Scruton on Sartre

by Chris Bertram on June 24, 2005

Roger Scruton has an immensely enjoyable , sometimes insightful, occasionally brutally stupid, and often deleriously silly article on Jean-Paul Sartre in the latest Spectator (registration required). After reading it you could always revisit Paul Jennings’s splendid Report on Resistentialism .



des von bladet 06.24.05 at 10:00 am

I’m not registering with anything for a dose of old Scroot-Scroot, of course, but if someone could tell me how I can remember which of the New Statesman and the Spectator is which without actually having to ever read either, I’d be wildly grateful.

(Looking at the covers doesn’t work for me; my eyes slide off them without managing to read anything, which is presumably a psychological self-defence mechanism honed on the paleologically ancient Veldt.)


Tom Womack 06.24.05 at 11:53 am

New Labour, New Statesman.


des von bladet 06.24.05 at 12:06 pm

Perfick! Thanks very!


James Kroeger 06.24.05 at 1:14 pm

It is actually possible to identify the essential flaw in Sartre’s existential reasoning. All of the depressing conclusions he arrived at proceeded from a flawed fundamental assumption about the nature of our existence. He mistakenly assumed that we have the power to create our needs, simply because we can choose to not get them satisfied.

On the contrary, all human needs—biological, emotional, mental—are externally imposed on “us”, the minds that are thought to possess unbounded freedom. Choosing not to get a need satisfied does not establish that you do not have the need. What is it that informs us that we actually “have” needs? The pain/pleasure events that accompany an existing need’s deprivation/satisfaction.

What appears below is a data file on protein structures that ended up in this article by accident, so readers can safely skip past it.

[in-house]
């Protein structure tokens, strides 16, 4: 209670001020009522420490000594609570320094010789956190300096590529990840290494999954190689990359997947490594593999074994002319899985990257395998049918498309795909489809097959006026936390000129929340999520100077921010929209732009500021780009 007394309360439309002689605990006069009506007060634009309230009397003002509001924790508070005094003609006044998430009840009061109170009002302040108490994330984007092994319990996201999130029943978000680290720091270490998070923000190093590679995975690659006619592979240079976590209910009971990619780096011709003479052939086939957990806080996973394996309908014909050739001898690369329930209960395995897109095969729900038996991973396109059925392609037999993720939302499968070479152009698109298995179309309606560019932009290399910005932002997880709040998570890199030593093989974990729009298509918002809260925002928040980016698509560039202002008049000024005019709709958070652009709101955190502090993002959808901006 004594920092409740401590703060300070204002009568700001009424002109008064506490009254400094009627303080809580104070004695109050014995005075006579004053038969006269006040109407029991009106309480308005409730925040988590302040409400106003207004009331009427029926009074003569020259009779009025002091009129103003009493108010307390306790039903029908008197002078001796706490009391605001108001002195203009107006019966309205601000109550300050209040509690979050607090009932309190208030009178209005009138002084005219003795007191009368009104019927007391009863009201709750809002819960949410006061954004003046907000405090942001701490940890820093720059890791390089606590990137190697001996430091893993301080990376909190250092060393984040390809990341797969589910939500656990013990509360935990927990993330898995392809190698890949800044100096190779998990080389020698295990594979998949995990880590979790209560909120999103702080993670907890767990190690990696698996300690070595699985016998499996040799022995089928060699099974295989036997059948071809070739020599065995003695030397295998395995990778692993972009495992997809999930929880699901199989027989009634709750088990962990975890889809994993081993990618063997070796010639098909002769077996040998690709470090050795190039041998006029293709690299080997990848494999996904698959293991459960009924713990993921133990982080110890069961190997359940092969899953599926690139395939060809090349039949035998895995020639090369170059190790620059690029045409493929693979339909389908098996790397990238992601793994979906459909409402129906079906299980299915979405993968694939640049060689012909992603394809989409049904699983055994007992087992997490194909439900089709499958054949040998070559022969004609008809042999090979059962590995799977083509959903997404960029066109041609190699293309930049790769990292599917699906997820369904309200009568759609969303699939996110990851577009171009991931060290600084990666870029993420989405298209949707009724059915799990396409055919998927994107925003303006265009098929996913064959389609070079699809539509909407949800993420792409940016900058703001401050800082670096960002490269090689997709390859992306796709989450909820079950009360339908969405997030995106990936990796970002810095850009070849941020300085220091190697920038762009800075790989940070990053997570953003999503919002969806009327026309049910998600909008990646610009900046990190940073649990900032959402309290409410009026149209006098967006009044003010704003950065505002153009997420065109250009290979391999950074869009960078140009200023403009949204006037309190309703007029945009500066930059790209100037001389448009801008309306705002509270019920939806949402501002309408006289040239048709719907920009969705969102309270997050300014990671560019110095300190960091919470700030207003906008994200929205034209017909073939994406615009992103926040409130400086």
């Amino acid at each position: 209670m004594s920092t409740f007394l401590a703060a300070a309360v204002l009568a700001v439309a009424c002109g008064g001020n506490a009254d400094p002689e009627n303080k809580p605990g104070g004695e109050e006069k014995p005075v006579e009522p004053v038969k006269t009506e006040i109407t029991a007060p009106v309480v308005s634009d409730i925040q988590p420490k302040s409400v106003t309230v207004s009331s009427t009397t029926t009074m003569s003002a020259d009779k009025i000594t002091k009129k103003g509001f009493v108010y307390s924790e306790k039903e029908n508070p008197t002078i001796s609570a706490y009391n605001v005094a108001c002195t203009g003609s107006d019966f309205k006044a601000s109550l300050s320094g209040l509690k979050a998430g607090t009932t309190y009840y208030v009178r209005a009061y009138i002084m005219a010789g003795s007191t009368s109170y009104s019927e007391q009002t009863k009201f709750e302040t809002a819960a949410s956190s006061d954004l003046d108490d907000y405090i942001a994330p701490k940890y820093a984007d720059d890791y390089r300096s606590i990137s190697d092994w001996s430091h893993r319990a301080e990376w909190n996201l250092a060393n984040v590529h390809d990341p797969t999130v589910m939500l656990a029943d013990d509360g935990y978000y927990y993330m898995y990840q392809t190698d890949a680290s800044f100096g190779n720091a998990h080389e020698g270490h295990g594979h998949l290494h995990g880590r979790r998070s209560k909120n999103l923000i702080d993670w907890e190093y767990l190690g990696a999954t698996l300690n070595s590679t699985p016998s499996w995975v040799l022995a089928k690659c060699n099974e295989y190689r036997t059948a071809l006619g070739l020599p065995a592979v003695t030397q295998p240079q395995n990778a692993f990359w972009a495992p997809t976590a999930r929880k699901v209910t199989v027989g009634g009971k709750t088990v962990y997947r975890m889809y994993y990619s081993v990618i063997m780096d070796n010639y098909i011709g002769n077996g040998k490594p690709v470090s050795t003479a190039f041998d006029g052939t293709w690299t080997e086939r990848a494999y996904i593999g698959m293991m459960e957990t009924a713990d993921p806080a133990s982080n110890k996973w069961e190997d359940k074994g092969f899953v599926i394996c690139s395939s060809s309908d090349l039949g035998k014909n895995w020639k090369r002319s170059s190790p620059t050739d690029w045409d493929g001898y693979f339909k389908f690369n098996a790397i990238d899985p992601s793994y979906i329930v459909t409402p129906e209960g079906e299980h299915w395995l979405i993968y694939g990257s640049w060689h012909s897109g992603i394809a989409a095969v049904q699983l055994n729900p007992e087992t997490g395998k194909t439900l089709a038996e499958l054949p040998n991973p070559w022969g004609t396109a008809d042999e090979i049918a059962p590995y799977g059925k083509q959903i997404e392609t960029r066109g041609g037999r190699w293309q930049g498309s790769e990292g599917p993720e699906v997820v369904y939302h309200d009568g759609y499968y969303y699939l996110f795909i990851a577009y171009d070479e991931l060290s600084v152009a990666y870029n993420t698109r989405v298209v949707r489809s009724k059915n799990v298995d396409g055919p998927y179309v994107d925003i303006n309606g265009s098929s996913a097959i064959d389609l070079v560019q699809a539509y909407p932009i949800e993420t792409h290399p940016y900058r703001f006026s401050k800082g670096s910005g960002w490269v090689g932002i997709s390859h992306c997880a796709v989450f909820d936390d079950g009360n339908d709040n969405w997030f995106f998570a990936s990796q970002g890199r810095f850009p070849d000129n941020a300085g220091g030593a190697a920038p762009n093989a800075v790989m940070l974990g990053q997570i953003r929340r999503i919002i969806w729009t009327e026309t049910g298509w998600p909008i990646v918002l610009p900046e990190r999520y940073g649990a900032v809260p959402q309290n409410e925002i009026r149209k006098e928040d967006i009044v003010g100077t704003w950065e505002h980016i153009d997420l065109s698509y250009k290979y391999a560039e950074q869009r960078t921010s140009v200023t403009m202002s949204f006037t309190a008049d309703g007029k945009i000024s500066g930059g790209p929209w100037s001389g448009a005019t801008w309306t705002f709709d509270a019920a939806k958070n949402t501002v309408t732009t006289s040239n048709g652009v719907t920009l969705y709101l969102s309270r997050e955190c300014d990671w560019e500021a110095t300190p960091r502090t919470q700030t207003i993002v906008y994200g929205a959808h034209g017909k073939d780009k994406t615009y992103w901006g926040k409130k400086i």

It is not possible for us to create new, not-previously-existing needs by assigning “pain” and/or “pleasure” to the deprivation/satisfaction of the need we want to create.

If we understand this essential a posteriori fact-of-experience, it is not difficult to understand Sartre’s anguish. If we were actually able to create & annihilate our needs, we would necessarily be unable to experience “meaning” or “purpose.” But the fact that all of our needs are externally imposed on us restores to us the right—by logic—to perceive and embrace meaning in our lives.


abb1 06.24.05 at 1:24 pm

He says (or at least it sounds like) that French Communist party collaborated with the Nazis – is that a fact? I guess he’s talking about the period between Molotov-Ribbentrop and Barbarossa; still, was it really ‘collaboration’?


abb1 06.24.05 at 2:21 pm

This piece is a total nonsense, isn’t it? Is it joke of some kind?


des von bladet 06.24.05 at 4:56 pm

Abb1: There was a spectacular piece a while back on ’68 and Foucault which could be adequately compressed to “It’s people like him what cause unrest!”.

He’s a complete twit, but he lives the joke. (Man.)


Backword Dave 06.24.05 at 7:00 pm

I’m demi-fond of Scruton. I think he’s very often a terrible logician, and at other times philosophises with a hammer in entirely the wrong way (that he, he knows where he’s going, and by God he’s going to get there). However, he is entertaining. And you’ve had seven comments and none has touched on his first sentence: “A spectacular example of this occurs at the end of L’Être et le néant …” hands up who made it to the end. Never mind that it sounds like one of the passages written when the amphetamines and pernod didn’t agree. Sartre: “I feel sick! This must be Kierkegaardian tembling!” Passer-by: “Mon Dieu! These cafe intellectuals; another one pissed as a fart before lunch.”


Neil 06.24.05 at 9:34 pm

What’s insightful, Chris? Scruton is as ignorant of Sartre’s philosophy as he is of his life. The description of le visqueux in B&N has nothing to do with God; Sartre did not hate his paternal grandather; there was no religious tension in his home’ Sartre’s German was weak, not fluent; Sartre forged a medical release from the prisonner of war camp; he had a small role in the resistance (printing anti-German leaflets); he did not repudiate the legacy of the enlightenment as Scruton implies (after all, Sartre’s hero is Descartes, the enemy of the post-structuralists); The Critique represents a rejection of the doctrine of the for-itself as source of all meaning and values and therefore a decisive break with existentialism, not its continuation….